Miguel Amorós: We first met in 1975, shortly after I went into exile and settled in Montreuil, a town on the outskirts of Paris. We kept in touch with each other and attempted to intervene in the Spanish revolutionary process with a pamphlet, “La Campaña de España de la Revolución europea” [The Spanish Campaign of the European Revolution], which was supposed to be followed by a book to be published by Champ Libre. That book was the “Manuscript…”, completely re-written and revised by Jaime.
For bad reasons that have already been discussed in the Introduction to the new edition of the “Manuscript…” published by Pepitas, Debord prevented its publication and we then decided to publish it in Spain in the form of a pamphlet. I had in the meantime returned from exile and the “Manuscript…” was intended to be used as the basis for the formation of an autonomous group in Spain.
Unlike the Portuguese events, the unsustainable situation of the declining Franco regime and the impulse of the Spanish workers movement were publicized in all the European communications media and as a result it was all the more necessary to publish a strong dose of truth, for which the “Manuscript…” was an excellent vehicle, in Spain itself. The text, published in April 1977, did not represent any kind of earthquake, since the urgent demands of the labor movement and trade unionism of every variety and type were much more important at the time than the battle of ideas.
The proletariat did not want to abolish its condition under the capitalist regime and therefore was perfectly willing to coexist with every kind of ideology until its self-destruction as a revolutionary class. The “Manuscript…” was not totally ignored but it did not have any influence on the course of events, either. It has nonetheless been reprinted on several occasions, a sign that interest in that missed opportunity for the Spanish revolution has not entirely disappeared. It is a text that is still not obsolete.
Cazarabet: With regard to what you said about Jaime being “ahead of his time” because he was just that and he showed, at least it seems to me, that in those days it was more difficult to denounce nuclear power than it is today, although it is just as necessary today as it was then—what can you tell us about this? And it was a major turning point in his career, since that was when he wrote La Nucléarisation du monde [The Nuclearization of the World]. It was an important new beginning.
Miguel Amorós: The proliferation of nuclear power plants as a capitalist response to the energy crisis of the seventies provoked widespread opposition that was capable of concentrating much larger masses of people than those that were mobilized to challenge the continuous closing of enterprises that could no longer compete in a world market without customs barriers.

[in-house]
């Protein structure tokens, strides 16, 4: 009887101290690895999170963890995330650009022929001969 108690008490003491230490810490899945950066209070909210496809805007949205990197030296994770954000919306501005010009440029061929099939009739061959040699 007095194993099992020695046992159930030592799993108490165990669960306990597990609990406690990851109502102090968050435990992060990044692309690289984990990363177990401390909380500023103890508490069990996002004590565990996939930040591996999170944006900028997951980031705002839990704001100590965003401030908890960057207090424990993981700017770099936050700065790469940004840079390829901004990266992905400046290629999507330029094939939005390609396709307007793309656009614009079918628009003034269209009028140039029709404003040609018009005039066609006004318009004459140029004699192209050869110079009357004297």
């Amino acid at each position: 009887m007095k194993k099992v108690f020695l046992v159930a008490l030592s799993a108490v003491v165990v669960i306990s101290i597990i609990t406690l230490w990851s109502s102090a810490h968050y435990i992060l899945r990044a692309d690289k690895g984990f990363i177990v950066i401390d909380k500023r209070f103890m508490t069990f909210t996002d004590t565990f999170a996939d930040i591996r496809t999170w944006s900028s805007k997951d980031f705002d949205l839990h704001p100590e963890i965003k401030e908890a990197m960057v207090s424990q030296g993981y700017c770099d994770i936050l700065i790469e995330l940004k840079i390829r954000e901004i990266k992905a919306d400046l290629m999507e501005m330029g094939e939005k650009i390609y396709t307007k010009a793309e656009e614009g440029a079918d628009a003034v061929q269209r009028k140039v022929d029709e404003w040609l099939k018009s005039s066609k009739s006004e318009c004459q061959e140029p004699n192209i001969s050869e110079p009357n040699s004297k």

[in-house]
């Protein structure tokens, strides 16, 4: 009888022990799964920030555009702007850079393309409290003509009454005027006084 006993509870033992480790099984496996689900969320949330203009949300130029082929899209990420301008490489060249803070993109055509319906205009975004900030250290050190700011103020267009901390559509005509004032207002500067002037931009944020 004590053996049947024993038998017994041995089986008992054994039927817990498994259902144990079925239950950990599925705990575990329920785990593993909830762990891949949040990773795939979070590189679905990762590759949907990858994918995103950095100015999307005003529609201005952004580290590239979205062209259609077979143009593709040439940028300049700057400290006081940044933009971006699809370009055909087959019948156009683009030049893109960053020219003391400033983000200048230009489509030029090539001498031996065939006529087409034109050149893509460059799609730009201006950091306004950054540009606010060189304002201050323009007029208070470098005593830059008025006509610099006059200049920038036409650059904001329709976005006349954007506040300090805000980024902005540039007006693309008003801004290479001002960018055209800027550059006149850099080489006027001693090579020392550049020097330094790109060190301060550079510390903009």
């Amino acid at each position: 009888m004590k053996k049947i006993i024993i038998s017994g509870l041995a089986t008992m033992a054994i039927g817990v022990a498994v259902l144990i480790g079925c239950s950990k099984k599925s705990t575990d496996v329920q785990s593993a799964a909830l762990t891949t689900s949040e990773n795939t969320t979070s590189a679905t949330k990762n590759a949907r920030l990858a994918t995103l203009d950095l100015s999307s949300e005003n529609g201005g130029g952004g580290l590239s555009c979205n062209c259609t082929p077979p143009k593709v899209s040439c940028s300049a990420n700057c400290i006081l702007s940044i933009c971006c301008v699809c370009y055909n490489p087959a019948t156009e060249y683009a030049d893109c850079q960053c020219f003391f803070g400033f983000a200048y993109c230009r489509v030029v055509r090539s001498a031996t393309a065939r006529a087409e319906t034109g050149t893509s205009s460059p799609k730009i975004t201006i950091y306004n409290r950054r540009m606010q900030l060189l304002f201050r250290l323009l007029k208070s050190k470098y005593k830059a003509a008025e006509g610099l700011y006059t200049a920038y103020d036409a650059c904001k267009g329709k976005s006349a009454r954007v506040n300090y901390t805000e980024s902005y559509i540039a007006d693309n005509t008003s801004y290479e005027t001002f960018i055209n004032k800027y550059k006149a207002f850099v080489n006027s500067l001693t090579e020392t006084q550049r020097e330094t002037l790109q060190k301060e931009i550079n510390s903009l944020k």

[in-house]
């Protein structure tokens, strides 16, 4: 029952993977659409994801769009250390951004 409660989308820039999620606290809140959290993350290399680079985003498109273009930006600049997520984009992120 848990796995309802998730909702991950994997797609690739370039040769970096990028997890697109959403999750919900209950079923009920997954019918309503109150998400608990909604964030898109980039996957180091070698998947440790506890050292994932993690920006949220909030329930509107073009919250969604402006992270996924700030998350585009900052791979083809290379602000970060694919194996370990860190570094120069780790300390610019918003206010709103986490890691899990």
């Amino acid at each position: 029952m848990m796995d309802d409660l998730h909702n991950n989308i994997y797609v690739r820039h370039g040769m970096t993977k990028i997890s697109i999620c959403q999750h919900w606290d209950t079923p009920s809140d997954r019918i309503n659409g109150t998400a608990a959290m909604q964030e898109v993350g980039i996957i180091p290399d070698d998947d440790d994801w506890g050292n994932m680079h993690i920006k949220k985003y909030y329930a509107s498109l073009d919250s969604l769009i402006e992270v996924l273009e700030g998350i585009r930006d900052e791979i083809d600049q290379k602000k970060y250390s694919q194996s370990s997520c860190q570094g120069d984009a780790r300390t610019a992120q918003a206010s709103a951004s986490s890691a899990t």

The accident at the Three Mile Island nuclear power plant, not far from New York, in March 1979, revealed that the nuclearization of the capitalist countries implied a series of measures of population control which, under the pretext of security, is tending towards the establishment of a police state.
Capital is no longer content with exploiting the workers and imposing a way of life upon them that is in conformance with the laws of the commodity; it can also plan their deaths by way of nuclear terror and its effects.
The Nuclearizaton of the World was published as an anonymous pamphlet in 1980 by the journal, L’Assommoir. In that book, Jaime repudiated moralistic criticism by employing an original device, the spurious defense, or satire disguised as apologetics, in emulation of Swift’s style in “A Modest Proposal For preventing the Children of Poor People From being a Burthen to Their Parents or Country, and For making them Beneficial to the Publick”.
His collaboration with L’Assommoir made it possible to publish a French translation of the “Manuscript…” and a text defending the Portuguese Revolution against the pusillanimous Bordigism of a handful of ideologists who specialized in denying the evidence of modern revolutions like May ’68, the Portuguese Revolution and the Spanish Revolution. This important document, Les syllogismes démoralisateurs, was never published in a Spanish edition, whereas the foul excretions of anti-councilist ultra-Leninism found a minuscule, but persistent, sectarian audience, in the virtual space, of course. Such is the fascination exercised by abstract extremism on impotent neo-militantism.
The fourth issue of the journal was devoted to the Polish revolt, which marked the end of the proletarian cycle that began in 1968. The text, Consideraciones sobre el estado actual de Polonia [Considerations on the Current State of Poland], dated January 1981, written for the most part by Jaime, concluded his collaboration with L’Assommoir and to a certain extent provided the impulse for a qualitative leap with respect to his critical work, which crystallized with the founding, in the year of Orwell, of the journal, l’Encyclopédie des nuisances [Encyclopedia of Nuisances], the most perspicacious of all intransigent publications and the most intransigent of all perspicacious publications.
Cazarabet: What do you mean by “nuisance”?